Black History Month: Allen Kelly
Friday, February 26th, 2021
History instructor, Dr. Daryl White took a look back in time to celebrate Black History Month by searching early settlers in the Peace Region. His first submission is Mr. Allen Kelly.
The 1921 census records fewer than a dozen Black Canadian residents in northwestern Alberta. The Kelly family accounted for half of them. Allen Kelly’s early life has proven difficult to trace. He was born in the southern United States. The birth year he gave varied somewhat over the years; not an uncommon event for Black Americans born into the slave-owning societies there.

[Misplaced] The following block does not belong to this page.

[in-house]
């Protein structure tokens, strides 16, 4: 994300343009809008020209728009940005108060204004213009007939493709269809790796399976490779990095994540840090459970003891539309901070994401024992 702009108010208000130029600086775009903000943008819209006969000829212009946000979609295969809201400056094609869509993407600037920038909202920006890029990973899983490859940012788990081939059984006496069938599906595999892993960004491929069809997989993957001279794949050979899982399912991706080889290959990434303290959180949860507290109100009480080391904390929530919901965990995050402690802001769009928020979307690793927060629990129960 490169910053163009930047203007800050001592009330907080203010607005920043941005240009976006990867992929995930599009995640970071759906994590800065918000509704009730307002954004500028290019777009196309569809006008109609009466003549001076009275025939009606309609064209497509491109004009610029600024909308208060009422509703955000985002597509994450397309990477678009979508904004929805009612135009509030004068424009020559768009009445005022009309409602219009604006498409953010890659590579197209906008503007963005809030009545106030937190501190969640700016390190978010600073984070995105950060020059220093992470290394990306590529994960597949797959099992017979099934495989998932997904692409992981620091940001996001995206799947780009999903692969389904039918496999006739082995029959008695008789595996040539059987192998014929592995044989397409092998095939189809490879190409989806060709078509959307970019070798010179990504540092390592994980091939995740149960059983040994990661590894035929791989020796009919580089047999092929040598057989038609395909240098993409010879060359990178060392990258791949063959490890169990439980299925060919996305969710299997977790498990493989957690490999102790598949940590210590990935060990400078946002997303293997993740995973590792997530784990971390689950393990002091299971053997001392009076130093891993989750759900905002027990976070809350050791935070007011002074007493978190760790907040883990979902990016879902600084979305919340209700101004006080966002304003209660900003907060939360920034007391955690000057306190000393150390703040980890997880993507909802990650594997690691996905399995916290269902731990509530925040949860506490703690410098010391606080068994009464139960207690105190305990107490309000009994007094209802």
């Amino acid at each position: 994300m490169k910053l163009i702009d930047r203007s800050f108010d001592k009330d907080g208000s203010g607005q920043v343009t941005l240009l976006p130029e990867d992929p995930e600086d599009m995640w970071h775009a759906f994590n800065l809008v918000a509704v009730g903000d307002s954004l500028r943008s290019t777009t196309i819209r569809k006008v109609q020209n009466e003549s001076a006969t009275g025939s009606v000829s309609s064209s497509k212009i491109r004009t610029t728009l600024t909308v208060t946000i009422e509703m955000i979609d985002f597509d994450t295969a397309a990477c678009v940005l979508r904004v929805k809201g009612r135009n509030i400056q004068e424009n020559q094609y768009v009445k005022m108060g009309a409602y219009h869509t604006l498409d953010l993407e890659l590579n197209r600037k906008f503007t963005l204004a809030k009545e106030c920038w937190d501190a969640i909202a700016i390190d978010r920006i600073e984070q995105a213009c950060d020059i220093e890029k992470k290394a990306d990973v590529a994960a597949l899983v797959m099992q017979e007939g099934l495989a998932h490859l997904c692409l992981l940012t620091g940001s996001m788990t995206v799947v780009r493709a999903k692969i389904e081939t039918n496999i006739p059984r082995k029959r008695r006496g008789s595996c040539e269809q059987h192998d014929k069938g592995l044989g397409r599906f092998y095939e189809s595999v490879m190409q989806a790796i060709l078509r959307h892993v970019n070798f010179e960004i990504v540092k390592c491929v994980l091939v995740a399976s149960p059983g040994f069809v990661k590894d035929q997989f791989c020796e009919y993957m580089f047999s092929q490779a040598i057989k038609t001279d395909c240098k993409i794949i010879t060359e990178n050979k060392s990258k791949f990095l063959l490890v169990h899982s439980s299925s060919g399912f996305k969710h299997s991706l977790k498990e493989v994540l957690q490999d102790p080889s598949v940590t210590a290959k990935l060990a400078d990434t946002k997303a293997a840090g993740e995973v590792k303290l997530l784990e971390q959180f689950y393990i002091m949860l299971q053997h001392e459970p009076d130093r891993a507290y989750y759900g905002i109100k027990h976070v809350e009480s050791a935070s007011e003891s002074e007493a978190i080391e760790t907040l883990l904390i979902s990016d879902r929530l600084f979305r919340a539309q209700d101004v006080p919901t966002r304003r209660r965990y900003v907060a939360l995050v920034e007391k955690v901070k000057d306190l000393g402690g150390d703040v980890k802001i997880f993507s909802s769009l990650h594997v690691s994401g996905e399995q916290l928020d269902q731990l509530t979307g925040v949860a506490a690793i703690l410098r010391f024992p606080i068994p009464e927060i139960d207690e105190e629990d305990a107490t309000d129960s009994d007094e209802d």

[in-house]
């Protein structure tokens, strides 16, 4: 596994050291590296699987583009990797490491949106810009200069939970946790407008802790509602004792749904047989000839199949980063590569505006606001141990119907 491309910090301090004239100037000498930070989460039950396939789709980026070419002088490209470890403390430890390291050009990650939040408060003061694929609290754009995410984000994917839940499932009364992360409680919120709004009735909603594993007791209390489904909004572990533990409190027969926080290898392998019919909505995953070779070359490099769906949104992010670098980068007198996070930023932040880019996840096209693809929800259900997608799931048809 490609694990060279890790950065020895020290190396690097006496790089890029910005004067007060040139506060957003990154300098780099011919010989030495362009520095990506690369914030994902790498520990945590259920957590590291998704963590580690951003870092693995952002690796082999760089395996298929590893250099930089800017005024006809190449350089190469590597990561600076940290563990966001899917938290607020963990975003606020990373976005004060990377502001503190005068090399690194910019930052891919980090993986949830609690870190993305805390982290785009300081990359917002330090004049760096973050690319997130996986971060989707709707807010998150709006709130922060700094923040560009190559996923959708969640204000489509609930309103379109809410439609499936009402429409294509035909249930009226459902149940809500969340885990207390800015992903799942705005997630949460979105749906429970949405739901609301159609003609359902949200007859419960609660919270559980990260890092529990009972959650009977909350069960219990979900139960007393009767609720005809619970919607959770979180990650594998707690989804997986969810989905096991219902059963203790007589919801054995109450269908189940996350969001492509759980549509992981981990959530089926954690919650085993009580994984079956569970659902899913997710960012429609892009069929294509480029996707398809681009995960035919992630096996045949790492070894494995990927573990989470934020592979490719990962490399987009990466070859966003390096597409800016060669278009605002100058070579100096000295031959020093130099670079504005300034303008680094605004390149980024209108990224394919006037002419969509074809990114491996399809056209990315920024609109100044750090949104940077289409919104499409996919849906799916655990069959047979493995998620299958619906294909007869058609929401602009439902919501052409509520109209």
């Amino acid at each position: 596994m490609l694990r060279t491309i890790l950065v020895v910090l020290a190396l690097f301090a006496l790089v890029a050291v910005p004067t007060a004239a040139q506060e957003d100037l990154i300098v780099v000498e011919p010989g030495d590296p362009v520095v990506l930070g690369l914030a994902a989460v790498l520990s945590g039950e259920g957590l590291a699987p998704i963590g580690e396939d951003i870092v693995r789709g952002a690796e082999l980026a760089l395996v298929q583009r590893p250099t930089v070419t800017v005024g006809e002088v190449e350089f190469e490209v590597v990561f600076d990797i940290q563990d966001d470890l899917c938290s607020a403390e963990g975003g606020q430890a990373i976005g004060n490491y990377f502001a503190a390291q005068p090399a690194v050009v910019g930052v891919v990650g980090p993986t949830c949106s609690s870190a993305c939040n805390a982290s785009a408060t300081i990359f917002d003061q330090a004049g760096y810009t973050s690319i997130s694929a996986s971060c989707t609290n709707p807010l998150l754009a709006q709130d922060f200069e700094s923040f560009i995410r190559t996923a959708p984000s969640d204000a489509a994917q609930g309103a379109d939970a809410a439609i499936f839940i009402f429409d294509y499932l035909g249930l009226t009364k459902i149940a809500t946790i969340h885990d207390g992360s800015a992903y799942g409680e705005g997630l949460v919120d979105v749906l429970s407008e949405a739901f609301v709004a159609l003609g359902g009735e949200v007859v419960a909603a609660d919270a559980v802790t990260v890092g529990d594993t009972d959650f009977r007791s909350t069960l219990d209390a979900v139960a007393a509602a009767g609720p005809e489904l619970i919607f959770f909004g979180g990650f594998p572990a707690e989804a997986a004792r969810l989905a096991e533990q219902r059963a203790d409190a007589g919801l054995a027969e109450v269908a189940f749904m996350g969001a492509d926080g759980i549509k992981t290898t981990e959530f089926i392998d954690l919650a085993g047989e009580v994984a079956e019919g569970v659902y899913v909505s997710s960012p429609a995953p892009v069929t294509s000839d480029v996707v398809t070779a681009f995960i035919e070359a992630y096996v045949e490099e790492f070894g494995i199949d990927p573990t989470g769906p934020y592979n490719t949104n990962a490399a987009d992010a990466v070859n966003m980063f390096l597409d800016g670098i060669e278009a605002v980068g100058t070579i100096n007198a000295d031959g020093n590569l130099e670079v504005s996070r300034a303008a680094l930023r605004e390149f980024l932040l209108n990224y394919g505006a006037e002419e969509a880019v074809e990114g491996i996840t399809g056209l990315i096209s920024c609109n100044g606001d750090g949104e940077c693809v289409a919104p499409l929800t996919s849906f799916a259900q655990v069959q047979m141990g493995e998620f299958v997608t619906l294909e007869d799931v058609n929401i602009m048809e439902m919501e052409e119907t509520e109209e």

Kelly came to Edmonton just before the First World War with his wife, Cornelia, and three children (Stella, Elizabeth, and Emma). He worked as a plasterer and Cornelia as a laundress. He became a naturalized Canadian citizen in 1914.
In 1917, Kelly came to the Peace Region. He filed for a homestead on a quarter section near Peace River and built a house, a stable, and a hen house. Within a few years he had cropped 35 acres. The family was well established in the community and Kelly’s mother-in-law, Allie Rice, came to live with the family for an extended period.
In his 70s, he had a extended hospital stay in 1933 and left Peace River for about a year to live with one of his daughters. He returned for a few years before he passed away in 1938. The Peace River Gazette credited him as the earliest Black Canadian settler in the district.
Learn more about Dr. Daryl White and our other GPRC research experts at GPRC.me/FindAnExpert.